This is the first of a two-part series on internet access in Western Alaska
Earl Atchak, a traditional mask maker in Chevak, said that he normally pays around $350 a month for internet access.
“But sometimes that can almost double,” Atchak said.
In Chevak, 100 gigabytes of internet service from United Utilities, Inc. costs $299.99 a month. That’s not including the steep price incurred by going over that limit. Where Atchak lives, the cost of his internet is a third of the average person’s income. The median income per capita in the Kusilvak Census Area is under $1,000 per month.
But Atchak said that he doesn’t see any other option than to continue paying. That’s because while villages are locked down during the COVID-19 pandemic, he still needs to see his family and sell his artwork.
“When we need to communicate with our children, when we need that face time, when we need to sell a product online, when we need to make a ticket to our hospital appointment in Anchorage, who cares that we’re paying double?” Atchak said. “They can charge whatever they want and it’s not even fair.”
UUI is a subsidiary of GCI, which built the network that provides internet service for nearly all of Western Alaska. GCI Spokesperson Heather Handyside said that the high price of internet service in this region is because the network was so expensive to build. She said that the TERRA project, which began in 2010 and was completed in 2017, cost GCI $287 million out of its own pocket, in addition to a $44 million government subsidy.
“That’s a huge investment to connect those 45,000 people,” Handyside said.
Other Y-K Delta residents say that the high cost of internet access is not even the main problem. In some cases, there is no internet regardless of how much people are willing to pay.
In December 2020, Akiachak Limited, a company that provides electricity, fuel, groceries, and check cashing for its village, reached its 100 gigabyte limit with UUI. President Jason George said that the company was using more data because it was holding its meetings online due to the pandemic. The company was able to pay overage fees to use another 25 gigabytes, but after that George said that the internet stopped working.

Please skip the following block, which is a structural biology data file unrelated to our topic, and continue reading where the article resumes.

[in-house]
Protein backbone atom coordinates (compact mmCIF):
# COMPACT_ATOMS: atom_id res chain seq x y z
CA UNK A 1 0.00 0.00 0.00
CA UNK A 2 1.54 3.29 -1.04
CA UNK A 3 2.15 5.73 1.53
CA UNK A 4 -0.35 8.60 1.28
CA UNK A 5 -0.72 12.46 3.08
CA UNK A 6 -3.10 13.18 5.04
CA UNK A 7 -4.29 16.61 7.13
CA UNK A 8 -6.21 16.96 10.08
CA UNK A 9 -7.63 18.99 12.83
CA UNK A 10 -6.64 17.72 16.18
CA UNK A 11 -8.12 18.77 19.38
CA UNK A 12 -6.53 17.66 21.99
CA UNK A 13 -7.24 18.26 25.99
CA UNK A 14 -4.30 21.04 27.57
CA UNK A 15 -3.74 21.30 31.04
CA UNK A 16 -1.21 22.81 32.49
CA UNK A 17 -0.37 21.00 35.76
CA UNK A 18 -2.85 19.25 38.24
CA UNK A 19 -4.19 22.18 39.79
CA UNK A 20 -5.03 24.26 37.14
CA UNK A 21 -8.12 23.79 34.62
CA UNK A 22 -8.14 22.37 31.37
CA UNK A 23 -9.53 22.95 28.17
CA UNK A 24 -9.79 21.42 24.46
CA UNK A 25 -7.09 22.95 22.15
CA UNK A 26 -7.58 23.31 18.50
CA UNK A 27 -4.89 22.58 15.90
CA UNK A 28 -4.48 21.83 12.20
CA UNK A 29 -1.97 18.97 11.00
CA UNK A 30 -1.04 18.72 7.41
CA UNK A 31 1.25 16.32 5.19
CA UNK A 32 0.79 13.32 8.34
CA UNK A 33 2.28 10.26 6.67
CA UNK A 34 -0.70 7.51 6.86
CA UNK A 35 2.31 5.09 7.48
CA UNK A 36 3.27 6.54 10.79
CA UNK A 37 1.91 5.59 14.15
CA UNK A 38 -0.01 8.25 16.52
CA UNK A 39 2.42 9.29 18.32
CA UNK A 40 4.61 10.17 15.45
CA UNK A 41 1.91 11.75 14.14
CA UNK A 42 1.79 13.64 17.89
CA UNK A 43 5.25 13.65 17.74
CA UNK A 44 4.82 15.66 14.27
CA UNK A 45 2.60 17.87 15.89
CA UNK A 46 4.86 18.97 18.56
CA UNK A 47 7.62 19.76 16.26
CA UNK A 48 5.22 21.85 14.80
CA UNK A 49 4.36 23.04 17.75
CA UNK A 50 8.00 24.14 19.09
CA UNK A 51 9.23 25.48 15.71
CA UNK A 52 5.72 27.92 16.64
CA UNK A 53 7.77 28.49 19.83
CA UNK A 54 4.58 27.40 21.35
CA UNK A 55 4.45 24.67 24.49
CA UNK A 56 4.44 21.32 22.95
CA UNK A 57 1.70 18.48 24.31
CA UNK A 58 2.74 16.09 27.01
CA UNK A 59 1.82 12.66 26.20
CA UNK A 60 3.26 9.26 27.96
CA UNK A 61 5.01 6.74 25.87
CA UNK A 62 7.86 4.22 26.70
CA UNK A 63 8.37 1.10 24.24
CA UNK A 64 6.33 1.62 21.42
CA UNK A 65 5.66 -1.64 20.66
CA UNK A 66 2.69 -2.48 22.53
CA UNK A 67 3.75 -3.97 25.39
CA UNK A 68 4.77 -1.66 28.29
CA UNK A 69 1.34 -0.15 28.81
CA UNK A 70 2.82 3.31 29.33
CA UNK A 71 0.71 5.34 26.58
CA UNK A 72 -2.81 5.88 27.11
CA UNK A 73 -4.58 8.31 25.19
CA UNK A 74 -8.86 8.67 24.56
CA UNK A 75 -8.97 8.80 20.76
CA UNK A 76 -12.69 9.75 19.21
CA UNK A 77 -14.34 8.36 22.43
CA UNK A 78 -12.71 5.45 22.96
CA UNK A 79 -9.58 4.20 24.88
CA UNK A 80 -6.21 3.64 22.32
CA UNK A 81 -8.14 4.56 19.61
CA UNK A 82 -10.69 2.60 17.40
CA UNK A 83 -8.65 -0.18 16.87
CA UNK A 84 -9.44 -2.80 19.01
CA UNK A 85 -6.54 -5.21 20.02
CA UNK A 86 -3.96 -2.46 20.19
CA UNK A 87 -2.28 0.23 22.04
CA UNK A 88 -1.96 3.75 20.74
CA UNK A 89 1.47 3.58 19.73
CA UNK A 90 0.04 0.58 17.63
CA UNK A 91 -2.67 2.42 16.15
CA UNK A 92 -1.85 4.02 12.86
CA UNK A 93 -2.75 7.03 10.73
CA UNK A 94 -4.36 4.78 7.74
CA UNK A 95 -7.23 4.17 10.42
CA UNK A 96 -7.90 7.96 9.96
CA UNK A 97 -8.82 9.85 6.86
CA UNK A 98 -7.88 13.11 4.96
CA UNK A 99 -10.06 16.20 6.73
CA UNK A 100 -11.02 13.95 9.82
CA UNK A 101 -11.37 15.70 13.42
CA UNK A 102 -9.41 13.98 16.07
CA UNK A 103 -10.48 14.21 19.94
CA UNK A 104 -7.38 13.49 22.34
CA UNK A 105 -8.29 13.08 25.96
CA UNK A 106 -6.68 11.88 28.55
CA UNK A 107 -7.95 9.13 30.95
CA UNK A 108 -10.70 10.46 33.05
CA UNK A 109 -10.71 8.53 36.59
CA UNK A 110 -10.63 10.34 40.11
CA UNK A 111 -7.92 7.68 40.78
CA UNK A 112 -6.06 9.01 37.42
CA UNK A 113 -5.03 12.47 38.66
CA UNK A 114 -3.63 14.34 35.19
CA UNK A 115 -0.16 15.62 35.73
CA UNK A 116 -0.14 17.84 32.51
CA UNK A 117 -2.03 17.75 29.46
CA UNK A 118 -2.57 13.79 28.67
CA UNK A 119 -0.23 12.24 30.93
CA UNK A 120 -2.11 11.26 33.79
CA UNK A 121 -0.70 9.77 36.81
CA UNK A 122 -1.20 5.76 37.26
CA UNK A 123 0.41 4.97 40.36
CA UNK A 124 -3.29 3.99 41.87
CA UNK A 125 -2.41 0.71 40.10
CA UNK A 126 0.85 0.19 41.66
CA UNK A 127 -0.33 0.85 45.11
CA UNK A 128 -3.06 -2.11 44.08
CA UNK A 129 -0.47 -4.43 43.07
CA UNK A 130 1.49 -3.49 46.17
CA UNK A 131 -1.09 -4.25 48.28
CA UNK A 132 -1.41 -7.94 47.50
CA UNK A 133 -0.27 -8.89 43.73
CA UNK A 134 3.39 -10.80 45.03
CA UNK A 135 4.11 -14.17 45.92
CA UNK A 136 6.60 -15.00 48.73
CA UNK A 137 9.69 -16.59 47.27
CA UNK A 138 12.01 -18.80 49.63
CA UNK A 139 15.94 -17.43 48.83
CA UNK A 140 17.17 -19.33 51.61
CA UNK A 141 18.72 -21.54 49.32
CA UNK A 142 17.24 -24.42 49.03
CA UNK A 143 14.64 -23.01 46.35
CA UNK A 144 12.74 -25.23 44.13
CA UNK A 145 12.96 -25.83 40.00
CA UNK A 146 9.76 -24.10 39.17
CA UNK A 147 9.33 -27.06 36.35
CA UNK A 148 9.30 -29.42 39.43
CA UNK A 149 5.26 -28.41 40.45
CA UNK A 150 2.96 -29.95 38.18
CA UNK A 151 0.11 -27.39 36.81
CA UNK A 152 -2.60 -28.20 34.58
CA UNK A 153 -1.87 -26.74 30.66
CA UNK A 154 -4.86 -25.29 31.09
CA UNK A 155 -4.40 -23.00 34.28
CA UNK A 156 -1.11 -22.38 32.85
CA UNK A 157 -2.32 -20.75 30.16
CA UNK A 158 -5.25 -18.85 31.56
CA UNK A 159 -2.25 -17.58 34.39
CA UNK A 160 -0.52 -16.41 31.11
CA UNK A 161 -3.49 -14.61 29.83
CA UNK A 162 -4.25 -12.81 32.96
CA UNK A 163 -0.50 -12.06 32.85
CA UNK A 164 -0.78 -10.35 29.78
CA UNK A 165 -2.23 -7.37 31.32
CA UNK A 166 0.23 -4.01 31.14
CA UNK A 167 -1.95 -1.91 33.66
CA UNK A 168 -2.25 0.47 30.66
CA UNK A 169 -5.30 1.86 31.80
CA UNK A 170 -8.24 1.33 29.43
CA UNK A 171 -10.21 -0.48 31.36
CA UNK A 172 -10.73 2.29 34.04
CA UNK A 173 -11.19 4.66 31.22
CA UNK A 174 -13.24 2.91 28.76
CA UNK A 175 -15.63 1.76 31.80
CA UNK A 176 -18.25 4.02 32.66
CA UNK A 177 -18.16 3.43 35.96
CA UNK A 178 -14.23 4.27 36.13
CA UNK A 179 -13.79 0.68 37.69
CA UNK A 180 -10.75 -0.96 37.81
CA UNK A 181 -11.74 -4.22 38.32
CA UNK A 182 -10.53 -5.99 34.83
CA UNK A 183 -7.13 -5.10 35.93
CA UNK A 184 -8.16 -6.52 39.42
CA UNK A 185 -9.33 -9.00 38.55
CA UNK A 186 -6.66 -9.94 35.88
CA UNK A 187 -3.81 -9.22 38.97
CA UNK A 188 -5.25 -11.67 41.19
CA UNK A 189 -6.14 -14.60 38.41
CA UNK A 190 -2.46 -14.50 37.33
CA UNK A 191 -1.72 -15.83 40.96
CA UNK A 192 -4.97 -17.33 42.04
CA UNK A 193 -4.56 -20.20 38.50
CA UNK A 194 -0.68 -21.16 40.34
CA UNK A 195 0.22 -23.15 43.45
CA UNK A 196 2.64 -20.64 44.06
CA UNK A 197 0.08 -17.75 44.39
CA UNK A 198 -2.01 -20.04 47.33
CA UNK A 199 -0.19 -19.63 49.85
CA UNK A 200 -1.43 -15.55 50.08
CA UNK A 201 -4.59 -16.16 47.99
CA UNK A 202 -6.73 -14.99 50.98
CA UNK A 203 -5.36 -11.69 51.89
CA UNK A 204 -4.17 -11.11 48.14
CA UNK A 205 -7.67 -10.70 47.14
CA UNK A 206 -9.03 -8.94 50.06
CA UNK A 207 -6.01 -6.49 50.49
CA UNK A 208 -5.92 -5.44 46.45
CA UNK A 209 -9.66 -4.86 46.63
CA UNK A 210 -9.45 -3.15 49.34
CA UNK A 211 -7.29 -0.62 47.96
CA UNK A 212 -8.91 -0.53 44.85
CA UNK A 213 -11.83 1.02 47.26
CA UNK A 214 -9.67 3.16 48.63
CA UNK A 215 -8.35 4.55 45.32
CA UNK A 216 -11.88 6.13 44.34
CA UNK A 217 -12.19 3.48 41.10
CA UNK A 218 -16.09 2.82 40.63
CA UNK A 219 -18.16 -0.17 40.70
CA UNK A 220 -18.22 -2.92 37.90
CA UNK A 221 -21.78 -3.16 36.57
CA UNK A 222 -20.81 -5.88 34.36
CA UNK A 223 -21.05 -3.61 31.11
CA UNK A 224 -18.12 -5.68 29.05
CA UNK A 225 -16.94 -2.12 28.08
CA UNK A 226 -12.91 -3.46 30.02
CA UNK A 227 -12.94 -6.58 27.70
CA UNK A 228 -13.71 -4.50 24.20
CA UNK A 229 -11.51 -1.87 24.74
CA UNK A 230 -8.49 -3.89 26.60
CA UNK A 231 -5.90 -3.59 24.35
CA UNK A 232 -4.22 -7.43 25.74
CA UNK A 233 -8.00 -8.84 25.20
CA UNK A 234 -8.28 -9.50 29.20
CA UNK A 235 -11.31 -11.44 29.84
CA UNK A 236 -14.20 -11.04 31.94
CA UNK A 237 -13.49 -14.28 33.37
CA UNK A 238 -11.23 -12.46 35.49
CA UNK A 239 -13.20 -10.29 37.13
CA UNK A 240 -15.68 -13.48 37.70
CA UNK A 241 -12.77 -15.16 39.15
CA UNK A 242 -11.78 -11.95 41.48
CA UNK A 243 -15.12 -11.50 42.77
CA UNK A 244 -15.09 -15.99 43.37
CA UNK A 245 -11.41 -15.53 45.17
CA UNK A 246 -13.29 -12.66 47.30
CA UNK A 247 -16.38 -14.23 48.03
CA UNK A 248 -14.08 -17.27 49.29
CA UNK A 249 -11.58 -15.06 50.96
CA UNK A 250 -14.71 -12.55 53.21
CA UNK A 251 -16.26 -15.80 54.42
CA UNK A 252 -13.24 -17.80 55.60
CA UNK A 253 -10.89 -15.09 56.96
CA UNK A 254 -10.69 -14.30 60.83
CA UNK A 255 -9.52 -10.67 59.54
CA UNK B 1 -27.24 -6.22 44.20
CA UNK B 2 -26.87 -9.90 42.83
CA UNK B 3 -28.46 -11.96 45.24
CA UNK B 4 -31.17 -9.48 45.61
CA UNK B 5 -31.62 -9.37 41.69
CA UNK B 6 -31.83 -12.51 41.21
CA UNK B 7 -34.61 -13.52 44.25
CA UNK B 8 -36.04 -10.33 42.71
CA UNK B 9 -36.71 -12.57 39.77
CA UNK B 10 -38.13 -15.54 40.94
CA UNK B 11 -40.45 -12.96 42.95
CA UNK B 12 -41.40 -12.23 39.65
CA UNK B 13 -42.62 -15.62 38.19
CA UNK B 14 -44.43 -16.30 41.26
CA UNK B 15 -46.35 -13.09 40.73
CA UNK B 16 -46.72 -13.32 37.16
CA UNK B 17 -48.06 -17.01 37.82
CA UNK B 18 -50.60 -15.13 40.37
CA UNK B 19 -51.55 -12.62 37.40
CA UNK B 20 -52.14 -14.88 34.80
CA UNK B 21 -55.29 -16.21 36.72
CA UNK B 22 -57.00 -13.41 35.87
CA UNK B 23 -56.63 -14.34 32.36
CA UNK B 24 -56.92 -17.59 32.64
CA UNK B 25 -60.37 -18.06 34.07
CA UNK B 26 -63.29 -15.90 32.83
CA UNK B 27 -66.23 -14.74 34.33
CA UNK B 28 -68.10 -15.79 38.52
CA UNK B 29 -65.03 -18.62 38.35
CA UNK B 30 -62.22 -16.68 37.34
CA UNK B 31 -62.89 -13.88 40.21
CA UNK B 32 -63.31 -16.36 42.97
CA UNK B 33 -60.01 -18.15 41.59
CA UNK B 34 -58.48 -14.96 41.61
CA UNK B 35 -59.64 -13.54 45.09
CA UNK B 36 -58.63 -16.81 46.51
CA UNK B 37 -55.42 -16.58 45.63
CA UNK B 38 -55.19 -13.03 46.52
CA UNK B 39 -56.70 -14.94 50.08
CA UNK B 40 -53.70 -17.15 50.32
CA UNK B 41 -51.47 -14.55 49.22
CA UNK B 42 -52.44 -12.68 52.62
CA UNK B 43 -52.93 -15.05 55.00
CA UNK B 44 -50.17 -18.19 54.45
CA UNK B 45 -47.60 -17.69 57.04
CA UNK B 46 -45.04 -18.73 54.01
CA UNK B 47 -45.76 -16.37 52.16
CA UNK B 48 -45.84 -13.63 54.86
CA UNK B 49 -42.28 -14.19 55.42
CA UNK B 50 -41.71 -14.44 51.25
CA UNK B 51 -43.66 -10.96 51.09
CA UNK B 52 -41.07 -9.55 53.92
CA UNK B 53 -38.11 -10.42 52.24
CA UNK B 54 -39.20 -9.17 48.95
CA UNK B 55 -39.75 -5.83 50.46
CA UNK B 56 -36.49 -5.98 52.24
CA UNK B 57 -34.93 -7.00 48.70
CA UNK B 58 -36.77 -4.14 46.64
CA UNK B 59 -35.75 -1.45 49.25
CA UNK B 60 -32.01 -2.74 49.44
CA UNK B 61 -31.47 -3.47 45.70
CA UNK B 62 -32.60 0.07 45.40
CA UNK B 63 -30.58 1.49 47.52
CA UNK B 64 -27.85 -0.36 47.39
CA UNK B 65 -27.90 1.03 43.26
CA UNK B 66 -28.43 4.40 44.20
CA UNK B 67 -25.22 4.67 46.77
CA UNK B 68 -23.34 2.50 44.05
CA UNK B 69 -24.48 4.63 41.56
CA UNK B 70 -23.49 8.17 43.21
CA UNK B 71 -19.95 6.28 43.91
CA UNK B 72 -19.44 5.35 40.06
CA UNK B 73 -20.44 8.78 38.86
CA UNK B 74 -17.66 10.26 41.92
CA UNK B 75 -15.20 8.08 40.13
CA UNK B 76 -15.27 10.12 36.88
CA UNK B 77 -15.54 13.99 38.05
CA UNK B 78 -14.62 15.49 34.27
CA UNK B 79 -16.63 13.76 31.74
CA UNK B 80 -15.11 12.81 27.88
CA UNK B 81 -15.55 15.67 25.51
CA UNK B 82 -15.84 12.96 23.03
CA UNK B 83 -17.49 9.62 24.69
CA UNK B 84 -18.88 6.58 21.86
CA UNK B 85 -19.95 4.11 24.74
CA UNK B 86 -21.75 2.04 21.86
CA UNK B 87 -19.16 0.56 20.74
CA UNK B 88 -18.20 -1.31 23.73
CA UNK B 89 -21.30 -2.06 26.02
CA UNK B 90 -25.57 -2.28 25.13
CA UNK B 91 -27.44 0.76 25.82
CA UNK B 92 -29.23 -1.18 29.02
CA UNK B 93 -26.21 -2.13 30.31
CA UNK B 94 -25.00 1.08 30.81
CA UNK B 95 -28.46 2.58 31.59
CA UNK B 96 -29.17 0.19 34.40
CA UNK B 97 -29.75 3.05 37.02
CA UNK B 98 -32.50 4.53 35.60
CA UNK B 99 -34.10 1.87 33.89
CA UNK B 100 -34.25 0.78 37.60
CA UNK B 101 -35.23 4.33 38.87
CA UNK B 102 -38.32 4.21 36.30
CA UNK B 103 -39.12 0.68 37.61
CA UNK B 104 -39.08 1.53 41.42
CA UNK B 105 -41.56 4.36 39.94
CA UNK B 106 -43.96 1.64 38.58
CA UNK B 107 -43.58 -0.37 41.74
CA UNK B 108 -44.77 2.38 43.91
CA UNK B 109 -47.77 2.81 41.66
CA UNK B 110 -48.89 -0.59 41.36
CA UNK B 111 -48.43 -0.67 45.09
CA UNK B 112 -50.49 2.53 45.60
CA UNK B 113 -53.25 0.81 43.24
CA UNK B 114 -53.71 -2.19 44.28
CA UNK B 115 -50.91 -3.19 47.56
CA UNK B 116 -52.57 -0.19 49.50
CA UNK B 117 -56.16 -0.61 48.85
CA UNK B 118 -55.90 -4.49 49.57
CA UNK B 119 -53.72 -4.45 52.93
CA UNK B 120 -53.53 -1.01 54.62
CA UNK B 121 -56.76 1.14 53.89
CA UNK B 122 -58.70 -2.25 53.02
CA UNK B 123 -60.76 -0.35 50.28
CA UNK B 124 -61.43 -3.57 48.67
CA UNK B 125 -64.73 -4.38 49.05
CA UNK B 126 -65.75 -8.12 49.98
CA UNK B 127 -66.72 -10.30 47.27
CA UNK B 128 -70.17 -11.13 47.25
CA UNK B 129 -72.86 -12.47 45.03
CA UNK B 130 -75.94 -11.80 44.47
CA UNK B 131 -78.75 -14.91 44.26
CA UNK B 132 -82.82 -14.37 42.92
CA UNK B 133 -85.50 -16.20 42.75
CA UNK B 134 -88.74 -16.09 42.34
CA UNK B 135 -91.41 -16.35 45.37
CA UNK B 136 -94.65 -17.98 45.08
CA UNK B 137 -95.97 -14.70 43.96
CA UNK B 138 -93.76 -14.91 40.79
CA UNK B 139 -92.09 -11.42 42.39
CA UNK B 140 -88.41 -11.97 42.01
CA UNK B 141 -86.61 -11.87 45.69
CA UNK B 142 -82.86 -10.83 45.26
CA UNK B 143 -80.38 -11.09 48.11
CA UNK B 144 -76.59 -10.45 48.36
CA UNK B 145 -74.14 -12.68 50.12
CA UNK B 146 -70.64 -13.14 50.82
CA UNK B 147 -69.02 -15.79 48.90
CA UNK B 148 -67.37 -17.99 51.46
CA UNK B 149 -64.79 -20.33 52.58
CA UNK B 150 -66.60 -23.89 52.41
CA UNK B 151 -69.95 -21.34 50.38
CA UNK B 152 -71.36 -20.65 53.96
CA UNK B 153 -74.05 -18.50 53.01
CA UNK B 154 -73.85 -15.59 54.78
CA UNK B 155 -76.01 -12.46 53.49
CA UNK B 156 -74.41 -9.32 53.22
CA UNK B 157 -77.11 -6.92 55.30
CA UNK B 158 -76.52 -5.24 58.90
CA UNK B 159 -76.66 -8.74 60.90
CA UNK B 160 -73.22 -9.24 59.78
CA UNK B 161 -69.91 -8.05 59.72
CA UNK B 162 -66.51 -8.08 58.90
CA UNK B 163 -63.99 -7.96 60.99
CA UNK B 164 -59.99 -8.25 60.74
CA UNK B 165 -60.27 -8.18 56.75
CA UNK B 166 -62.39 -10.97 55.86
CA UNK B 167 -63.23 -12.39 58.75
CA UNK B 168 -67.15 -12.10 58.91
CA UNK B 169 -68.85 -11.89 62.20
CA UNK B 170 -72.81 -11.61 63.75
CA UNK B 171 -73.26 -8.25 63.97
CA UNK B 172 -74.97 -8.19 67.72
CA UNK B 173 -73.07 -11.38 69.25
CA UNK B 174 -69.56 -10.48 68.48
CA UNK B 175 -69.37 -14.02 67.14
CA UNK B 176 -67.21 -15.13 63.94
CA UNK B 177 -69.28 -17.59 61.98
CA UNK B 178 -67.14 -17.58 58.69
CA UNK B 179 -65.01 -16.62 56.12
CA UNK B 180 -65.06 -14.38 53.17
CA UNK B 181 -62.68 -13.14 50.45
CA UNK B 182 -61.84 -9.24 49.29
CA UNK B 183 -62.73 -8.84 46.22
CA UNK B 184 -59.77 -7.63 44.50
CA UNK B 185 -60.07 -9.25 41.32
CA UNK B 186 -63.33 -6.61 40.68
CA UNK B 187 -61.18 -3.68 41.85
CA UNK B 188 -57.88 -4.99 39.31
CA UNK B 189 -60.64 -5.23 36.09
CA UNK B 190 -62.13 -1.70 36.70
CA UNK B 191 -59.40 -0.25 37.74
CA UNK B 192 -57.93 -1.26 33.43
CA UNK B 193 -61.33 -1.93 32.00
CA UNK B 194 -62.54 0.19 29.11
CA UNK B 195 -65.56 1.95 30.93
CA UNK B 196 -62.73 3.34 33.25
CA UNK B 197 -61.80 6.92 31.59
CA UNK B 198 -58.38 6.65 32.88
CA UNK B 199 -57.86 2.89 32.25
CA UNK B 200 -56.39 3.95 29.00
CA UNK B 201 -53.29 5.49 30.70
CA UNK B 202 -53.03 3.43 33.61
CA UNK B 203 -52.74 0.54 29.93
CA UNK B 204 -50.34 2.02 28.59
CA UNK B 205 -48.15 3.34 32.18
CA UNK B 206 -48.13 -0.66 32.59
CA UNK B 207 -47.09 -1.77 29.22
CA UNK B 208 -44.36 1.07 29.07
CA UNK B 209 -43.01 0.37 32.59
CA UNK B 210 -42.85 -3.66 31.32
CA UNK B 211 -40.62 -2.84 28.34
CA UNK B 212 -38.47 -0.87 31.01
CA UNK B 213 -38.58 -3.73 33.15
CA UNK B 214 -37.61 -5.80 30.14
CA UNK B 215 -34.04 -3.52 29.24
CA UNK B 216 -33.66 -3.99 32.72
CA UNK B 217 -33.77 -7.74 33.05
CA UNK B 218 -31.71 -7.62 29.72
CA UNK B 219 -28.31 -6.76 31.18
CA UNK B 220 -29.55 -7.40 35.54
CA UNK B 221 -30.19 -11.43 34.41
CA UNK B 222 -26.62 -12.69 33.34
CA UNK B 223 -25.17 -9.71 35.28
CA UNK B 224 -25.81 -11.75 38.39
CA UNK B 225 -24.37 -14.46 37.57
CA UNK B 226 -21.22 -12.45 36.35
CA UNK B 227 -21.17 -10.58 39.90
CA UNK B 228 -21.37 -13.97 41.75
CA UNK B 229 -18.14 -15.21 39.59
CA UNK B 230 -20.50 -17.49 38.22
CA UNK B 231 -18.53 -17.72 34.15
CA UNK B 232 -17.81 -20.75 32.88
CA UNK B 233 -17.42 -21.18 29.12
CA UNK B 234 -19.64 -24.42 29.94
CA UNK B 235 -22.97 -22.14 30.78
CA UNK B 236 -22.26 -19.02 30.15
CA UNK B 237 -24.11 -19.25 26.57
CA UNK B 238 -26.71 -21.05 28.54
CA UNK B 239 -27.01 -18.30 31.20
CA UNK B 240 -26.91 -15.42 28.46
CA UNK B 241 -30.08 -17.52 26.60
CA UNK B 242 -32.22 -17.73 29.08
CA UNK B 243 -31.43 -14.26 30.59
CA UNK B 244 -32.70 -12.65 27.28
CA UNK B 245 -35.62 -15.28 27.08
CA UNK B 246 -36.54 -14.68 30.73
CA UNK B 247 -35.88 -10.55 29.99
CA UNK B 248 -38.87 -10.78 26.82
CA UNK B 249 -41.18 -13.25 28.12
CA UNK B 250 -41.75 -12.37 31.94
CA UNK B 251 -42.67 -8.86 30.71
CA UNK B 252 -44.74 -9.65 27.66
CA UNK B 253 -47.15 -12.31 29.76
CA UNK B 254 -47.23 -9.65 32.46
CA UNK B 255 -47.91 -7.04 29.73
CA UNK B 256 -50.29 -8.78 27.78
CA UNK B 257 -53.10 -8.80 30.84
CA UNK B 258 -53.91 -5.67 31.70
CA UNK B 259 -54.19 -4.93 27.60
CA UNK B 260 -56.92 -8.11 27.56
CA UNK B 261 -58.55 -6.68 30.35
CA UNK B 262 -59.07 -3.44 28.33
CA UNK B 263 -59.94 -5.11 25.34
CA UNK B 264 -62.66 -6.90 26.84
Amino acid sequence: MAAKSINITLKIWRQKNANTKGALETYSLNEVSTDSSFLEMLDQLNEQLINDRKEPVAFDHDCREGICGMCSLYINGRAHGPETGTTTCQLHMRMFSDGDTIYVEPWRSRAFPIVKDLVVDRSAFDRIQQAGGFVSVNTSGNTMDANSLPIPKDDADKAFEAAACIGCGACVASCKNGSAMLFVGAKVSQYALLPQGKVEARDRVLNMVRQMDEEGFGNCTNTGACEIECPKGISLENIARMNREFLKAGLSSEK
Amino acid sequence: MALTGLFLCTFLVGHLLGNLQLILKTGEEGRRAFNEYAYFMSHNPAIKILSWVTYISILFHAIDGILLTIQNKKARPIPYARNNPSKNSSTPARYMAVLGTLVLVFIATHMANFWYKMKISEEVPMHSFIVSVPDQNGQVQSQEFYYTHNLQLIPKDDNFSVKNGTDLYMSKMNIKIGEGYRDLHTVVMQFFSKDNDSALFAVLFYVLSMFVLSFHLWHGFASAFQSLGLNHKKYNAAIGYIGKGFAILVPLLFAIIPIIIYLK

“I don’t see why they have to shut off the internet. We pay our bills every month, and they should know that,” George said.
Handyside said that the internet is not actually ever shut off. But she said that after customers in certain communities buy an extra $200 of data on top of their monthly package, they’re limited from purchasing any more until the next month and their internet is slowed to 512 kilobytes per second. That’s 20 times slower than normal service in Akiachak, and nearly 2,000 times slower than what GCI offers without a data limit in Anchorage. George said that at that speed, it’s essentially the same as being shut off.
“You just couldn’t even get a page loaded,” George said.
For the last week in December, George’s company had to relearn how to do everything without the internet. Employees couldn’t email vendors that Akiachak Limited buys from. Credit card transactions had to go through the phone line, which took minutes instead of seconds. Plus, the company’s end-of-year accounting process was delayed.
John Wallace runs a company that provides IT support for Akiachak Limited and other small companies and tribes in Western Alaska.
“The internet has become a lifeline for business. Internet now is like electricity,” Wallace said.
During the COVID-19 pandemic, the Federal Communications Commission approved a subsidy to help households that are low-income or live on Native American land pay for internet access. But Wallace said that doesn’t help companies like Akiachak Limited that can easily run through their allotment of high-speed internet.
“It may cost you less, but you still don’t have internet,” Wallace said.
Handyside said that the imposed internet slowdowns are due to technology limitations in remote Alaska. In metropolitan areas like Anchorage, customers can connect to the internet through fiber-optic cables, which can transport huge amounts of data very quickly. But Handyside said that fiber hasn’t reached many remote parts of Alaska.
“When you get further out, you can’t build fiber either because the distance, or the cost, or the heavily regulated lands that are surrounding a lot of rural Alaska. You have to have a different strategy,” said Handyside.
Handyside explained that GCI’s network of over 100 towers in Western Alaska use microwaves to relay internet signals from villages back to places that are connected to fiber internet.
“Microwave is also very fast, but the capacity can be limited,” Handyside said. “In some communities, especially the more remote communities, we simply don’t have additional capacity available to provide.”
Some companies are now promising to add additional internet capacity in places like remote Alaska. Those solutions don’t use microwave towers or the fiber-optic network, but use newer kinds of satellites, and they may be coming as soon as this year.